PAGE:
Olive was a strange dog. Sometimes she’d stare into space, or leap up from a deep sleep barking for no apparent reason. She had doggy OCD that manifested itself in the habit of curling into a tight ball to suck on her hip. She stamped her feet when she barked, which mostly happened at dinner time as if she was cheering me on as I prepared her food. She was flat-footed due to neglect, so she had a funny, uneven trot as she raced across the yard in the winter to come back inside the second she’d finished her business. She actually liked wearing sweaters in the winter - she’d prance around as soon as you dressed her up. In the summer, pc250079.JPGshe could lay in the sun for hours.
She never quite got the hang of training. One obedience class instructor tried to use Olive to show tricks that would get a difficult dog to lie down. It never worked, no matter how many different types of cheese or hot dog or liver we tried to lure her with; no matter how long the class stared at me sitting on the floor with Olive standing over my legs licking my face instead of lying down to root out the treat I was holding beneath my knees. Right until the end, she would kill a stuffed animal with gusto, but she was never destructive around the house. On walks, Olive would march straight ahead with a sense of purpose, not bothering to sniff the ground like the other dogs. Any unexpected turns (especially a turn-around to go home) would cause her to freeze and the walk would degenerate into a negotiation of coaxing her a few steps at a time…until I gave up and carried her as far as I could.img_1915.JPG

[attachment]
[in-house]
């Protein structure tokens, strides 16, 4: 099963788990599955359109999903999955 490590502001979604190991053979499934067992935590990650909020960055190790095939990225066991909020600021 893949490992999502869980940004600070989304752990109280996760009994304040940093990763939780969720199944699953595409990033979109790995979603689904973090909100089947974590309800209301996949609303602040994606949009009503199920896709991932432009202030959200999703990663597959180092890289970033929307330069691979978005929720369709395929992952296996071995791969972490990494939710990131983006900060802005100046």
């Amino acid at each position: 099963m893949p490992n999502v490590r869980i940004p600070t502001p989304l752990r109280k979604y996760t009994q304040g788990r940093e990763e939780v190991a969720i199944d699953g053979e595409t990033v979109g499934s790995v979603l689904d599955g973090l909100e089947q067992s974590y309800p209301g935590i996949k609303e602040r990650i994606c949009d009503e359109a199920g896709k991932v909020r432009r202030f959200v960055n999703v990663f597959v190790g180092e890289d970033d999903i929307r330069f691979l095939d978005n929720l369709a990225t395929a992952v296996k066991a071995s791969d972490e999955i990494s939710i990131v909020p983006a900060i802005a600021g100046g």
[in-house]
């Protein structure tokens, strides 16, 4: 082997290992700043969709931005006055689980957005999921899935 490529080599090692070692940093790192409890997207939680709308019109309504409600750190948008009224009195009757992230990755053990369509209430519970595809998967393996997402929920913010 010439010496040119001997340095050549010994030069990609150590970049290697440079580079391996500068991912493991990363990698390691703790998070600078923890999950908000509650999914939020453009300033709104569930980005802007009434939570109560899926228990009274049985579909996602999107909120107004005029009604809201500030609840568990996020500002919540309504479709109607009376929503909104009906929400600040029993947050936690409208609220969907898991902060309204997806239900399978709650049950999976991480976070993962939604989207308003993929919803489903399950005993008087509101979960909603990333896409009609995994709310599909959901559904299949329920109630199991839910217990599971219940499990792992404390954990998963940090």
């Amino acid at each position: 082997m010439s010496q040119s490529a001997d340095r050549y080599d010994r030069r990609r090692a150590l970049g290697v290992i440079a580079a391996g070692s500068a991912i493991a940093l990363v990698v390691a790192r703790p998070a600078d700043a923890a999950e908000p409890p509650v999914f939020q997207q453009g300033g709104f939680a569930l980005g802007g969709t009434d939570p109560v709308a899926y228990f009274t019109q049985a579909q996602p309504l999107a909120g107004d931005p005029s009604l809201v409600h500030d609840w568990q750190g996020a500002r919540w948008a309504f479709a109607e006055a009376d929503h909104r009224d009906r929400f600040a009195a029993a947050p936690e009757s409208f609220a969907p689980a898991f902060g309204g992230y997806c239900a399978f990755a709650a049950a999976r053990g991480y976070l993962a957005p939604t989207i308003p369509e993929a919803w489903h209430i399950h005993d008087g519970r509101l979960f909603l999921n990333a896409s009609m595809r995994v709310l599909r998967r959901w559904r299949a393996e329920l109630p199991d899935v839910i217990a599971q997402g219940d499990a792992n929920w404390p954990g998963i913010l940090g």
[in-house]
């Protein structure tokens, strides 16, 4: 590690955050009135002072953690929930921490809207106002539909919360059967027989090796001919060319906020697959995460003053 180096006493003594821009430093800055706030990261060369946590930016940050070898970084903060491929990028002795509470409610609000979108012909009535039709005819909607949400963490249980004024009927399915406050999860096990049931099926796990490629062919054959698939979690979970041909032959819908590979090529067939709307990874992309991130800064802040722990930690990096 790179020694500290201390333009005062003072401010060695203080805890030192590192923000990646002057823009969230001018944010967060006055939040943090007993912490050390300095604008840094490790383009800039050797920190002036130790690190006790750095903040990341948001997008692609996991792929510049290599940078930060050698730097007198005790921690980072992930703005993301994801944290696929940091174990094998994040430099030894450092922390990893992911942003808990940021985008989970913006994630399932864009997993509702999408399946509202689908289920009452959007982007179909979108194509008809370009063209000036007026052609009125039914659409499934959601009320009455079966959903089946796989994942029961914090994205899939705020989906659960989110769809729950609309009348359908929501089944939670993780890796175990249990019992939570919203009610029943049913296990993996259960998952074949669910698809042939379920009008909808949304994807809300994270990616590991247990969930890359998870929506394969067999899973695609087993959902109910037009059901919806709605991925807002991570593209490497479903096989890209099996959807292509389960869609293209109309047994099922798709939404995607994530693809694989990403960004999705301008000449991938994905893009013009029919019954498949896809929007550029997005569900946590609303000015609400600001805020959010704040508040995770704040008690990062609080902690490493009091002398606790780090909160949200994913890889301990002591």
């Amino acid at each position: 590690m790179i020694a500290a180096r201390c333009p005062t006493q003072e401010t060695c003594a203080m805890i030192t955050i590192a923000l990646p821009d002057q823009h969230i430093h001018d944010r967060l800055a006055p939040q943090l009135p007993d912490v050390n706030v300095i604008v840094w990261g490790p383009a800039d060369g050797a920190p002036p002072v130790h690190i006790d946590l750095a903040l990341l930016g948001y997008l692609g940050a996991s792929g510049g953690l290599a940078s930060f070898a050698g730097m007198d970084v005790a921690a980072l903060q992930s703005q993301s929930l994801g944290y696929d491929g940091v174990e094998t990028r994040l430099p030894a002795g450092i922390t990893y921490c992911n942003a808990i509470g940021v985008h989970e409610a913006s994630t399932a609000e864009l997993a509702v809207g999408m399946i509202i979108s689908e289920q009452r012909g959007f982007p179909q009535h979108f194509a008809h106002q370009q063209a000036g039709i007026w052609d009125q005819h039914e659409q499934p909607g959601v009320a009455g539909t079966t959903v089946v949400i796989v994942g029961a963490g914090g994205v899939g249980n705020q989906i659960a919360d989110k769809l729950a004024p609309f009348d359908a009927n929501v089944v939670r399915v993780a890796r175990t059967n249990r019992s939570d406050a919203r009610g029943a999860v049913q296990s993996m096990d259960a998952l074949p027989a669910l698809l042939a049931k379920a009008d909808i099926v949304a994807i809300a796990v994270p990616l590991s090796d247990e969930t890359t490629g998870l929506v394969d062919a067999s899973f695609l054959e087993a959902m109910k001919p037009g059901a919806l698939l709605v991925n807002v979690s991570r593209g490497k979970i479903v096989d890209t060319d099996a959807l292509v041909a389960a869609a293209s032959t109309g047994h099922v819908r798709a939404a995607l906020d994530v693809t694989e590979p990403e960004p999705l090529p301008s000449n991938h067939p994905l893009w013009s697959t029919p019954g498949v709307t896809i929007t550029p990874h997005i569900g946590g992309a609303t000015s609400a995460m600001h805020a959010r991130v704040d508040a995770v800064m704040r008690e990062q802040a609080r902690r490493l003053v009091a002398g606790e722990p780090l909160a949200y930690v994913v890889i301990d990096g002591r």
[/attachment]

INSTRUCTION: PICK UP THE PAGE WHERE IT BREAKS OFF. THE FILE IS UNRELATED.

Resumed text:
Olive was one of the sweetest dogs I’ve ever known. Everyone of every species was greeted with a wagging tail. She was always gentle, even with packs of children crowded around her to say hello. And, despite everything she’d been through, she was a happy dog. If she heard you talk about her when she was napping, her tail would thump against the couch. This little 40 pound pittie LOVED to be carried. As soon as she was picked up, she’d lay her head on your shoulder and fall asleep with the corners of her mouth turned up in a peaceful smile. If you put her down, she’d blink at you, like she wasn’t sure what she did to deserve it.
By the time I adopted her, she was already a senior dog. I didn’t know how she’d adjust to being in a home after the cruelty case and then two years with a rescue group. I didn’t know if she’d ever get housetrained or bond with the other animals and me. But she did. It was an immediately rewarding adoption, with none of the training frustration that can come from getting a younger dog, or the uncertainty about what sort of dog you really got. Olive already was who she was - in all her weird and wonderful ways.
I only got six years with her - she was estimated somewhere between sixteen and a hundred and sixteen by the time mammary cancer took her. It was a tough loss, definitely not enough time together. When is it ever enough time? That’s the hard part with a senior dog, but it’s worth it.

Please visit her blog and read all her wonderful posts!